Intro to LaTex


LaTex is an open-sourced typesetting document developed about 30 years ago by Leslie Lamport and based on the Tex typesetting of Donald Knuth. It is commonly used in the domains of physics and math for producing mathematical equations and other technical documents. Below is a simple example of an equation developed using LaTex


LaTex is a document markup language, which means that you indicate the commands and then it is processed to produce the desired effect. This is in contrast to Microsoft Word which utilizes a WYSIWYG (What you see is what you get) approach.


Using LaTex provides several benefits. Cross-referencing is easily accomplish especially with the help of BibTex. It is also multi-lingual and able to make glossaries, indexes, and figures/tables with ease. In addition, LaTex is highly portable and opening a file on any computer is not a problem. Sometimes moving to another computer using Microsoft Word can cause issues with formatting.

Another benefit is psychology, using LaTex allows the author to focus on content and not appearance when writing. It is easy to get distracted when using Word to try and make something work through the point and click mechanism we are so used to when writing.


It takes extensive time to use LaTex. It looks similar to coding which is intimidating for many. However, once a certain mastery is achieved. Producing documents can be faster as everything is text-based and not point click based using a mouse.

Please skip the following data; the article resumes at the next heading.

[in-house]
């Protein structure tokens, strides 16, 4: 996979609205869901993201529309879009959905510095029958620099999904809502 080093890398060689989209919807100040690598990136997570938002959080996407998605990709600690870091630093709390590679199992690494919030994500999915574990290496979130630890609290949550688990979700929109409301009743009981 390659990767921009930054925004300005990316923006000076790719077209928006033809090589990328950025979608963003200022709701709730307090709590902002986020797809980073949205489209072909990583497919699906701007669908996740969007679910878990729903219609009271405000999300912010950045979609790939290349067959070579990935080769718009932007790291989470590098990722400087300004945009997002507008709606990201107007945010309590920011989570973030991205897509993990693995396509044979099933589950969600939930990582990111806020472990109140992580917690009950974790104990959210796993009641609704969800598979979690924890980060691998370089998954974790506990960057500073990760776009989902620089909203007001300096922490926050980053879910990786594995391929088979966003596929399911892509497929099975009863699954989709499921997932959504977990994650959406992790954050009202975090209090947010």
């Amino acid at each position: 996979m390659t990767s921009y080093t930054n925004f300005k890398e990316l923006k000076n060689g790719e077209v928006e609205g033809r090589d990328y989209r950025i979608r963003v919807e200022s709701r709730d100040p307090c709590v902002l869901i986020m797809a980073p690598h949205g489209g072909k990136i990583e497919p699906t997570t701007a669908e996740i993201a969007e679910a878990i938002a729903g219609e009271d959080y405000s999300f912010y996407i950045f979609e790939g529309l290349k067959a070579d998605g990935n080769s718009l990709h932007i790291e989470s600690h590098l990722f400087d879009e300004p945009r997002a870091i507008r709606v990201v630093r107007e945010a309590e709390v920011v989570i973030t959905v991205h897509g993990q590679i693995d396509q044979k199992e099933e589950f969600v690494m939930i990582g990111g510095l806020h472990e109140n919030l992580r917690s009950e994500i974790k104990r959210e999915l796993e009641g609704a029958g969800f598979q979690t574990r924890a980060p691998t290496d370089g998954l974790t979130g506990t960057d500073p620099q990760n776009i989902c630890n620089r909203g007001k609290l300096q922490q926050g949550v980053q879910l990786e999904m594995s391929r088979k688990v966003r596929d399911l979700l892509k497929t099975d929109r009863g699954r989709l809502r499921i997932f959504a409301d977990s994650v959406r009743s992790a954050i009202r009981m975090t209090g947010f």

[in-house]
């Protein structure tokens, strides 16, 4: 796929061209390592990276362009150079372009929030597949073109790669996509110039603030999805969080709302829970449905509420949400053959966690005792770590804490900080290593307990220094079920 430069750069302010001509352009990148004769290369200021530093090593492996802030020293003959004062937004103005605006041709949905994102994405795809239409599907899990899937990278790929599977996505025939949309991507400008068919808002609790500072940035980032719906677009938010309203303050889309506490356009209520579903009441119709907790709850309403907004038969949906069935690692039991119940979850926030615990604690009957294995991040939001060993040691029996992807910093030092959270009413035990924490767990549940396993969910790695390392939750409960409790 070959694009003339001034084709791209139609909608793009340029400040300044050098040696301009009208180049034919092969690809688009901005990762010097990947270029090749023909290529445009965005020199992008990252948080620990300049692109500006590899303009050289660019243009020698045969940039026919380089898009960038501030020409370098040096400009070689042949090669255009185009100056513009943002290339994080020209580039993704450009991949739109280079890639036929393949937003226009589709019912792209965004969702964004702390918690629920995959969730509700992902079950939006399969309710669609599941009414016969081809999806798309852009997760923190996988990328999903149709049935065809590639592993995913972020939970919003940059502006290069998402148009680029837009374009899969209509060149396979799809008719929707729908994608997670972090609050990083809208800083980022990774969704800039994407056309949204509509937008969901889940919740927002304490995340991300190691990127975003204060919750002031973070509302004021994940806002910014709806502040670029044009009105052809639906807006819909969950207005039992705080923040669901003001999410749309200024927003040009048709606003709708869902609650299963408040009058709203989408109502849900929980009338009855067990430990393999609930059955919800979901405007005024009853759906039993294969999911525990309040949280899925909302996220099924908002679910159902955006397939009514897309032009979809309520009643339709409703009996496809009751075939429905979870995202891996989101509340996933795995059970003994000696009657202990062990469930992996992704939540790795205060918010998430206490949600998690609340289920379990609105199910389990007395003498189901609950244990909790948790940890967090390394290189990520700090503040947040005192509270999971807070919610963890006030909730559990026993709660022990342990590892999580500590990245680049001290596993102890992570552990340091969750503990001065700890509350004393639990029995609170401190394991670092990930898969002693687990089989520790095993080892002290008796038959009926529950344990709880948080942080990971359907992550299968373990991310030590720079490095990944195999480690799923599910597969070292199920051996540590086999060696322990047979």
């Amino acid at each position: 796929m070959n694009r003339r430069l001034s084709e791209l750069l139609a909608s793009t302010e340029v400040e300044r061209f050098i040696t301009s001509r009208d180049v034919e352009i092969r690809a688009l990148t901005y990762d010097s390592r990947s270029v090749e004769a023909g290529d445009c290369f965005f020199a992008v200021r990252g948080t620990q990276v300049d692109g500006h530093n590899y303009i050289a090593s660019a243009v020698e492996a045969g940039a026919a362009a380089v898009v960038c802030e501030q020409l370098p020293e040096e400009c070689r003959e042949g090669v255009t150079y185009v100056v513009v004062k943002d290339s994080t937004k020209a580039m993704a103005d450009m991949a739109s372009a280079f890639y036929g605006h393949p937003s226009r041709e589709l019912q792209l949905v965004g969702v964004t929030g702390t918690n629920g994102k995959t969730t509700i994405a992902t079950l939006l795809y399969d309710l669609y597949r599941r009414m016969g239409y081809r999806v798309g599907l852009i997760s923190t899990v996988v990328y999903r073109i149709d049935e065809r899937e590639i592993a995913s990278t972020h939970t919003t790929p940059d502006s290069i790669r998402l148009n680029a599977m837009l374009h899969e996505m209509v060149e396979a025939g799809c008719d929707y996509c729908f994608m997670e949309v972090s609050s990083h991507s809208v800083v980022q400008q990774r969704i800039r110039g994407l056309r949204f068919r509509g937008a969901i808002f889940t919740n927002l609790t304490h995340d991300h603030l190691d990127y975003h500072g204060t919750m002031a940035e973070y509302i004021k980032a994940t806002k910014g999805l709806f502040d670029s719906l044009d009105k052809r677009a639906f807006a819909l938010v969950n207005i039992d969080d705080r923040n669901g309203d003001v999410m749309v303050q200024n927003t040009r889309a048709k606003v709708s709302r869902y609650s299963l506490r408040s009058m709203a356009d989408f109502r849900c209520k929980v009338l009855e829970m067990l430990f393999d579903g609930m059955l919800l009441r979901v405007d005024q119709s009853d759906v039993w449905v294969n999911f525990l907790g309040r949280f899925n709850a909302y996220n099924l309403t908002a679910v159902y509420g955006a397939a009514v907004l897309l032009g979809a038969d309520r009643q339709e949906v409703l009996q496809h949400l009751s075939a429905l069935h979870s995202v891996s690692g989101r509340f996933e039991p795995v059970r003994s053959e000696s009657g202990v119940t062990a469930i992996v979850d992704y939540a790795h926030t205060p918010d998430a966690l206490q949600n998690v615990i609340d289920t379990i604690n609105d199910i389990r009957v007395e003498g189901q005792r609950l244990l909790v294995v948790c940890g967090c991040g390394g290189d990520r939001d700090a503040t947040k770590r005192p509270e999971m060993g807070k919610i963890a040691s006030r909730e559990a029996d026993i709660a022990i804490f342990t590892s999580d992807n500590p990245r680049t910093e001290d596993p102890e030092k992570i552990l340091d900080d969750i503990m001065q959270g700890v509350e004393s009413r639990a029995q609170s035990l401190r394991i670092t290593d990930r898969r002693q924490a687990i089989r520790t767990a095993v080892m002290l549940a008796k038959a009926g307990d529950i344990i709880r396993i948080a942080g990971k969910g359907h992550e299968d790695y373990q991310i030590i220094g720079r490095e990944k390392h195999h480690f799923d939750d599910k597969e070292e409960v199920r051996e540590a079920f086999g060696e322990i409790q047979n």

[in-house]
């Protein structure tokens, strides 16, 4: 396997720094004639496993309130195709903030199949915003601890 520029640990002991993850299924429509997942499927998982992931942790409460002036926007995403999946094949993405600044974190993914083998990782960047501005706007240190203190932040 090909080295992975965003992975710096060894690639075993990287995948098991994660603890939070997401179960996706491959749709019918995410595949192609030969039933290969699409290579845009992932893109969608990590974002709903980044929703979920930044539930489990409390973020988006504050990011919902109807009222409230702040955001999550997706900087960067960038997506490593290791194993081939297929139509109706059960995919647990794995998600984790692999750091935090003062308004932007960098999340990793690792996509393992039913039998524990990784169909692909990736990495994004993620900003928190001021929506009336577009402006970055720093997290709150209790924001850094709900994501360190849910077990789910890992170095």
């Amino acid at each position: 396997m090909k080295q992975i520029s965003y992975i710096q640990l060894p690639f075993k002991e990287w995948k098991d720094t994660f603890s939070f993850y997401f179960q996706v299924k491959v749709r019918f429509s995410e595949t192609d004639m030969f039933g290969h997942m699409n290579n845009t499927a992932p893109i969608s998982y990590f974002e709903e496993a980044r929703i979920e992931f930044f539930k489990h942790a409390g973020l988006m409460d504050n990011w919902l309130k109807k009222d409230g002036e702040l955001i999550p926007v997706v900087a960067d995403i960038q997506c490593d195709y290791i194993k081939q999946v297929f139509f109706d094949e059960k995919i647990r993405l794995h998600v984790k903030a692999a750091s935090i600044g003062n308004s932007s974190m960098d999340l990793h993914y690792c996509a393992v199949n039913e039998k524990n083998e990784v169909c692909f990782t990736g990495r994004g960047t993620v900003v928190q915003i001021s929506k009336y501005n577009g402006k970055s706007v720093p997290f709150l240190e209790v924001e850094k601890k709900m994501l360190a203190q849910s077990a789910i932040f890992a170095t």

Using LaTex

To use LaTex you need to install TexLive and TexWorks. TextLive is a LaTex distribution and TexWorks is one of many LaTex editors. The editor allows you to manipulate the LaTex code that you generate.

Once you have installed both programs you can type the following into TexWorks. Make sure the typeset is set to pdfLaTex. This allows the output to be a pdf file.

This is an example of what LaTex does


What happened is as follows

  1. We entered the command \documentclass{article}. All commands begin with a slash followed by the name. The curly braces are required arguments. In this case, we are using the article template which is one of many templates available in LaTex.
  2. The next command is \begin and this command indicates the beginning of the actual text of the document. Everything above the \begin command is part of what we call the preamble.
  3. Next is the actual text that we want to appear in the pdf.
  4. Lastly, we have the \end command which tells LaTex that the document is finished. Everything between \begin and \end command is part of the environment.


There is so much more that can be accomplished with this typesetting software. The possibilities will be explored in the near future.


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